Link has woken up from a 100-year long coma with no memory of the Great Calamity, and Zelda needs saving. It’s somewhat typical. But the game takes many of the conventions of past games, and almost completely throws most of them away. Weapons break. The green tunic is noticeably absent. There are only four dungeons. Everything is optional. You don’t regain hearts by finding them in cut grass, but rather you eat and cook food to regain them. Link has a stamina wheel (similar to Skyward Sword) that allows him to sprint for a certain amount of time, and it (as well as the hearts) can be extended. One of the best feelings I had in this game was the character progression. In many ways, I feel as if Breath is somewhat of an unconventional RPG and unconventional 3D platformer hybrid, but it creates something unique. Traversal is incredible, as almost every surface in all of Hyrule can be climbed now, and if you go about the game by trying to power Link up as much as possible, you truly feel a sense of raw power and built up skills from so much dedicated time with the game’s mechanics combined with the rewards you reap to increase his stats.
This is one of the game’s best aspects. I felt like I was familiar with its concepts enough to the point where I entered a subconscious state of gaming bliss. There’s a real feeling of growth you have with this game, and it’s not reinforced simply due to the illusion of gaining more health and whatnot. Games get compared to Dark Souls all the time these days, and while I can actually feel some extremely subtle design elements from those kinds of games in here, this game is a fair and fun kind of difficult. Whenever I planned to play it for maybe an hour in the afternoon, the sun would be long gone by the time I switched off my console.
Exploration is an absolute treat in Breath of the Wild. So many times I backtracked to old areas I thought I memorized, but then looked at things from a different angle and realized I missed so much. This Hyrule is overwhelming at first, but at about the fifty hour mark, it still felt massive, but not nearly as daunting. At this point I feel I have the map somewhat memorized. Breath presents you with a blank map at the start, and it’s up to you to climb many very high towers in Hyrule in order to fill it up. I loved doing this, and I was actually saddened to climb my final tower to complete my map, as there was less mystery. Thankfully, the game has another timesink in the form of Shrines.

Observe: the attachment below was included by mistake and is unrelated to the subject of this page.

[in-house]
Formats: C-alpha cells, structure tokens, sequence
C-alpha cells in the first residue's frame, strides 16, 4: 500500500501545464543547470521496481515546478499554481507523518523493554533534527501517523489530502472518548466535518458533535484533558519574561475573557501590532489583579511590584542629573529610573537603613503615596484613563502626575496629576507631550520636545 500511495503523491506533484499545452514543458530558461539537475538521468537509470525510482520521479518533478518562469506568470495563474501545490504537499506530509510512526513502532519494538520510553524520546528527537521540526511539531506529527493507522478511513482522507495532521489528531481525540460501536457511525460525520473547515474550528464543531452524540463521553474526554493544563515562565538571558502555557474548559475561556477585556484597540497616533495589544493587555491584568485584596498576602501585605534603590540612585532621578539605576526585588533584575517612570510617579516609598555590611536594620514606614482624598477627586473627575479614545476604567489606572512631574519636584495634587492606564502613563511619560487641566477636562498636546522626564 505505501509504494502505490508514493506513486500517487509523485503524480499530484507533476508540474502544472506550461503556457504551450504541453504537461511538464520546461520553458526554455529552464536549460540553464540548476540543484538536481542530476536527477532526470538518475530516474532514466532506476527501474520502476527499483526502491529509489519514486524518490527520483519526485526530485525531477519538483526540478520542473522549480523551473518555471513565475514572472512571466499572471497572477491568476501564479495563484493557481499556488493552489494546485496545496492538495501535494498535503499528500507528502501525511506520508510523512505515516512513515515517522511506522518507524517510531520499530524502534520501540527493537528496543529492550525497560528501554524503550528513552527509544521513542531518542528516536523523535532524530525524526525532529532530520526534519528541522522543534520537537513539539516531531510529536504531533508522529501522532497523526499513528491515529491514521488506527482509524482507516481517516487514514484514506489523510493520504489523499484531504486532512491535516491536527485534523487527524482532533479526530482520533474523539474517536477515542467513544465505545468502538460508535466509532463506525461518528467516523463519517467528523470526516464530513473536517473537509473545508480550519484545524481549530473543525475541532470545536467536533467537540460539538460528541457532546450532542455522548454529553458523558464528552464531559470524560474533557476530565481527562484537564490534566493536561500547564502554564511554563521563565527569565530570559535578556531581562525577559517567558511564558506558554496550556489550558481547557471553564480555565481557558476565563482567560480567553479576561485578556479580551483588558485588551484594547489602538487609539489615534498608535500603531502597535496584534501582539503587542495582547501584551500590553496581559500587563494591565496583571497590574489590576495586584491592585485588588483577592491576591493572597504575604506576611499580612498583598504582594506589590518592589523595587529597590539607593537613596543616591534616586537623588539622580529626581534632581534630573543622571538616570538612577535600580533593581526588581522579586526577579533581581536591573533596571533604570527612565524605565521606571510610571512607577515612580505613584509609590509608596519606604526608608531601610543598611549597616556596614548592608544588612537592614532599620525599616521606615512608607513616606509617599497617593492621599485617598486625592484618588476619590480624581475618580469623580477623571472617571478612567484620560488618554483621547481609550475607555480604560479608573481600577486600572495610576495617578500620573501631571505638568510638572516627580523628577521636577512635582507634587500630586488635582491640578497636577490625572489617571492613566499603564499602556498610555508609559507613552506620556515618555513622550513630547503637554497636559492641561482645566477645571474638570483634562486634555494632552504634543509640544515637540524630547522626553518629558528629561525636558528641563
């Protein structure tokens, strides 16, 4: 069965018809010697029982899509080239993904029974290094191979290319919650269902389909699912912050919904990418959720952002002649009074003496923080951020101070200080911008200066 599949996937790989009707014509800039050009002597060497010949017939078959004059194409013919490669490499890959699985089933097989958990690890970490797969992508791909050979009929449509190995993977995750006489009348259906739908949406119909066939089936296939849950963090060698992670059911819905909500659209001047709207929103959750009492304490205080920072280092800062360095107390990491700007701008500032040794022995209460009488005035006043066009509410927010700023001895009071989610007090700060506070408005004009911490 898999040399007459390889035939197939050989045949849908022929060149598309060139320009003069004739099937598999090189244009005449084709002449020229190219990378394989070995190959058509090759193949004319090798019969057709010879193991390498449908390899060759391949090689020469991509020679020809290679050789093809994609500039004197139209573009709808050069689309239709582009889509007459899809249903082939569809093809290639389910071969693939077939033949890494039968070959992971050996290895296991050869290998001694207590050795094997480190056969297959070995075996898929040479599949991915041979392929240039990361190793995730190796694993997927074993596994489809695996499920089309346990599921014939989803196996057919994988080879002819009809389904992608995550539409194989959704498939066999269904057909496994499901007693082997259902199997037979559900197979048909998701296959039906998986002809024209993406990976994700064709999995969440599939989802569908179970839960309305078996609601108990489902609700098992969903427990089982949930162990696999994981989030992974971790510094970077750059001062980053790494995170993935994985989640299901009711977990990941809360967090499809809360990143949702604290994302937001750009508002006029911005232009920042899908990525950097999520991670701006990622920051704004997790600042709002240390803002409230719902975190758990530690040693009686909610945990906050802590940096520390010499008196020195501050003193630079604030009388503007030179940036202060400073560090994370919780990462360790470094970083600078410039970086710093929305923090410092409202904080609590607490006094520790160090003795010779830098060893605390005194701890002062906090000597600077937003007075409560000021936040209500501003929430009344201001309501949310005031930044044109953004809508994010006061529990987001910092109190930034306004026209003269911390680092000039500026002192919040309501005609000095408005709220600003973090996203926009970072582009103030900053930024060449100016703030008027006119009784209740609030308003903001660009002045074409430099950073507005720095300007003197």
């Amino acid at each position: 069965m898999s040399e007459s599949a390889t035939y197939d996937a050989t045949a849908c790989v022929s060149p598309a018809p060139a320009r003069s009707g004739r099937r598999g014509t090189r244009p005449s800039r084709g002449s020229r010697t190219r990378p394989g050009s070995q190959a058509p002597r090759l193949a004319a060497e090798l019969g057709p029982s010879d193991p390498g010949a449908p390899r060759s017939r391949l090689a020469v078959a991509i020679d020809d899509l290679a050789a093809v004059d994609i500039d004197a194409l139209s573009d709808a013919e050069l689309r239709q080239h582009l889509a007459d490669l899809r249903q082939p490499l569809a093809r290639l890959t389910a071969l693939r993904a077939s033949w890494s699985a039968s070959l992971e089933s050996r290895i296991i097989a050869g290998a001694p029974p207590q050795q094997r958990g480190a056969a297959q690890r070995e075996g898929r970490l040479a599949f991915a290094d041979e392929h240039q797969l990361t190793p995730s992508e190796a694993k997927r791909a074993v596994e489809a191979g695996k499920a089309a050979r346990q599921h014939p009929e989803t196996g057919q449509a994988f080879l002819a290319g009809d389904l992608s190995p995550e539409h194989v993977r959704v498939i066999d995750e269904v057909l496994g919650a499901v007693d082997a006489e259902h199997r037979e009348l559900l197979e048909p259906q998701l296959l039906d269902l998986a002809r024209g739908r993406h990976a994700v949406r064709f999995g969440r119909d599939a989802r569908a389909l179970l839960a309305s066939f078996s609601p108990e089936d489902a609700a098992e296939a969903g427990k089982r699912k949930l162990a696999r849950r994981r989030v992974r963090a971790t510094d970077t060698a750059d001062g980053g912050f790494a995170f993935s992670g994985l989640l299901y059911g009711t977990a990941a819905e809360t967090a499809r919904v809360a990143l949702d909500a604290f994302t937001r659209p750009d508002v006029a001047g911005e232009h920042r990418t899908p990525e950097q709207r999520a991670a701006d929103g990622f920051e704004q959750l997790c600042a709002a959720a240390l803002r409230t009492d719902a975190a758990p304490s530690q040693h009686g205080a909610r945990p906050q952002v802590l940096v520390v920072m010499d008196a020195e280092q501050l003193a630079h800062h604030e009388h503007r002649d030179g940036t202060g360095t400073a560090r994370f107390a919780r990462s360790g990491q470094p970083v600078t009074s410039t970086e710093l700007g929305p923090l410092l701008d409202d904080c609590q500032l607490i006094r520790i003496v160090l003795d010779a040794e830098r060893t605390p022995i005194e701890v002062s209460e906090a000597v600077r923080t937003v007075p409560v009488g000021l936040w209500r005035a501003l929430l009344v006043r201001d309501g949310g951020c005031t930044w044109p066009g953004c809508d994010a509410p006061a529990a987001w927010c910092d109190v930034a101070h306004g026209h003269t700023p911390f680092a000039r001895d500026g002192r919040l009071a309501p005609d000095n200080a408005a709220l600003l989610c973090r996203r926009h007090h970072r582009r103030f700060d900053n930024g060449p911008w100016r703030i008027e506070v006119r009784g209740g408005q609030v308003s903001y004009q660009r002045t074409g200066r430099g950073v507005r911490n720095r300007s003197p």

Think of Shrines as mini-dungeons. Some are brief battles with recycled, albeit fun, enemies, some require so many prerequisites just to find them that the actual Shrine simply presents you with a reward for finding it, but the best ones are the puzzles (think the test rooms in the Portal games, but with Breath of the Wild’s impressive physics and mechanics). There are 120 shrines in all, and completing each one not only grants you a fast travel location, but a collectible to extend your health or stamina. Finding all of them is a challenge, and there are plenty of sidequests to keep you busy after that.
I genuinely had tears trying to escape my eyes after completing this game, because even with my prolonged playtime, I didn’t want it to end. My adventure consisted of completing all of the dungeons and main objectives first (besides the final boss), and mass exploration across Hyrule to find all of its Shrines. I will admit I consulted the internet to find my last few, but I found over 100 of them on my own, and it felt incredibly satisfying. The game also has a complex “chemistry” mechanic in its physics engine that allows you to do things like burning wood and flammable objects, affecting things with momentum and storing up kinetic energy, as well as a dynamic weather system. No two people will EVER play this game the same way.
It still feels like a Zelda game, but it feels evolved. Past games had to work around hardware constraints to deliver the illusion of a big world, but this world truly is big, no smoke and mirrors. I think that some people may find some of the aspects of the game that do not resemble past Zelda's a bit jarring, but they will surely come to appreciate it quickly.
Over about the last twenty years, the franchise has had endless debates between Ocarina of Time versus A Link to the Past. I don’t think it’s far off to say that this will be thrown in that ring as well. There is something for absolutely everyone in this game, and every sitting feels like the most fun I’ve ever had in a video game. We’re going to need to wait until the dust settles to see where this game truly sits among the vast pantheon of older titles in the franchise, but The Legend of Zelda: Breath of the Wild feels like the Zelda game we’ve truly been waiting for. In my opinion, it is the best game Nintendo has ever made, and my new favorite game of all time. The DLC is spectacular as well, and if you enjoy your initial playthrough, it's more of the same, but well worth the twenty dollar entry fee.